Riddle me this: In a world where everyone is in debt to someone, does the Christian faith offer anything that can actually liberate humanity?
Jean-Jacques Rousseau once noted that although human beings are born free, they are everywhere in chains. If you ask me, then, one of the best things faith leaders could be exploring during this time of monumental social upheaval (which is related to if not caused by the COVID-19 pandemic) is the relationship of the Gospel to financial debt.￼
Despite its roots￼￼ in the ancient Jewish vision of economic Jubilee (Leviticus 25), the Christian faith in the West has applied the New Testament language of debt forgiveness to everything but actual, tangible debt.￼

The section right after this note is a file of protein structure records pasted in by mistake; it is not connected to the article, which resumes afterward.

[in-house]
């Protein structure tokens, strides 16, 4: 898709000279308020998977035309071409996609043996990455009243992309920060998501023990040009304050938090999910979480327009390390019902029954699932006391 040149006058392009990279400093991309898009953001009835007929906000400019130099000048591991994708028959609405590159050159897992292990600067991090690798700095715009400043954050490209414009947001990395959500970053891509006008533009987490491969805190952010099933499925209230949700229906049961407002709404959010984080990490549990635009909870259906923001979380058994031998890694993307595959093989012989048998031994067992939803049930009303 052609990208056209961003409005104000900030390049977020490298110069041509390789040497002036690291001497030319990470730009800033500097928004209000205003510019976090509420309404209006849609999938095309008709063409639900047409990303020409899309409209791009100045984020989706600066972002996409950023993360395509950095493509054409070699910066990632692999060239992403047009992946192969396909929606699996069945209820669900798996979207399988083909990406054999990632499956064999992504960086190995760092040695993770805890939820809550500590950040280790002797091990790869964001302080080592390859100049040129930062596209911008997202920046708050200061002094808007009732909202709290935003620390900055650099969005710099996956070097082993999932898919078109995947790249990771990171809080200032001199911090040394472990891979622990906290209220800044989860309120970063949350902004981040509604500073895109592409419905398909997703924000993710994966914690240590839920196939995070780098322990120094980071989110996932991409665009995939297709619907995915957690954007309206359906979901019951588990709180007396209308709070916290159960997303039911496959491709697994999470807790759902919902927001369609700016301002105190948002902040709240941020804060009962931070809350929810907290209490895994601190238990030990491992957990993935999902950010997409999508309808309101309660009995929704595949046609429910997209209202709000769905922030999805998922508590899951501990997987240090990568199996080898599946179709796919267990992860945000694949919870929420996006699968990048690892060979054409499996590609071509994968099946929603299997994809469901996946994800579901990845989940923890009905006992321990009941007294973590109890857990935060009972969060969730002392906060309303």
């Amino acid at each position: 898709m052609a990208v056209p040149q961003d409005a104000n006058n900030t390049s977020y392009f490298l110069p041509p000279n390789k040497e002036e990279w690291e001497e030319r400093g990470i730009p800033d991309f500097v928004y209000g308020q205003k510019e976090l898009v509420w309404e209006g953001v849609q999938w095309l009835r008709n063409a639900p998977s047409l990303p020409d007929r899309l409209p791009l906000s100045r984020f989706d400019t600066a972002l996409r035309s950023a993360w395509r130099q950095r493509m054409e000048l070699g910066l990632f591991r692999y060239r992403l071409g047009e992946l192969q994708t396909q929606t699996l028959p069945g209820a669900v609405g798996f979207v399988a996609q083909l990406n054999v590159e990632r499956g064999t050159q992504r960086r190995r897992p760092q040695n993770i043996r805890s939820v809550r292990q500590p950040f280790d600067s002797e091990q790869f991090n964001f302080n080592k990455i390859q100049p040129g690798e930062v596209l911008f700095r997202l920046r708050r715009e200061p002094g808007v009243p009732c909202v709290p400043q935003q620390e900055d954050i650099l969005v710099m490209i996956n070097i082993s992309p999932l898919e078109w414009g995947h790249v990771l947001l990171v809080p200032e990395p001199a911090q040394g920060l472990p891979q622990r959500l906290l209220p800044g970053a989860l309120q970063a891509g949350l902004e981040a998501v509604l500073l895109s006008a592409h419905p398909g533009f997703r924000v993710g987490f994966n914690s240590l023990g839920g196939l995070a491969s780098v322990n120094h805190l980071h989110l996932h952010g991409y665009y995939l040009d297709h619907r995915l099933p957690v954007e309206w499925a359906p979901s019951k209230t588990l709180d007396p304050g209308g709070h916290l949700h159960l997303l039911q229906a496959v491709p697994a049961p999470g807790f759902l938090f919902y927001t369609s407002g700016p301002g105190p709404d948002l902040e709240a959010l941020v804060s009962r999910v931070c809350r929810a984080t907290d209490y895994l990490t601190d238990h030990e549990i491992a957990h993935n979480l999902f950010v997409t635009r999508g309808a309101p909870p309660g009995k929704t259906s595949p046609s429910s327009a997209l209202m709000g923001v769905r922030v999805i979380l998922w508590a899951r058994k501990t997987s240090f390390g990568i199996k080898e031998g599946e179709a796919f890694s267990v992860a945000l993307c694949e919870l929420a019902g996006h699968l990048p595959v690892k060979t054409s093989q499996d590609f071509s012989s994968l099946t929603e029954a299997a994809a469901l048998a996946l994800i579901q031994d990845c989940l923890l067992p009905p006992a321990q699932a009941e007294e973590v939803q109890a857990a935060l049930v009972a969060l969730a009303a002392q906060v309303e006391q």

Consequently, instead of building a new community that prefigures the age to come, ￼we have made the kingdom of God out to be a matter of personal salvation where Jesus pays the bloody price while believers go scot-free from a burden of sin that is one hundred percent metaphysical.
As nice as that sounds, I think there is more to the story. And no, I’m not talking about Dave Ramsey’s Financial Peace seminar.
Go back to the first Christian community and you’ll see that it was known for one outstanding quality: “There was no one needy among them” (Acts 4:34). Food, shelter, and clothing were provided for everyone through the mutual give-and-take of people whose hearts had been set ablaze by an epic new vision. No governmental redistribution of wealth necessary.
Imagine a church like that and you will begin to see what I mean by rebooting the Christian faith.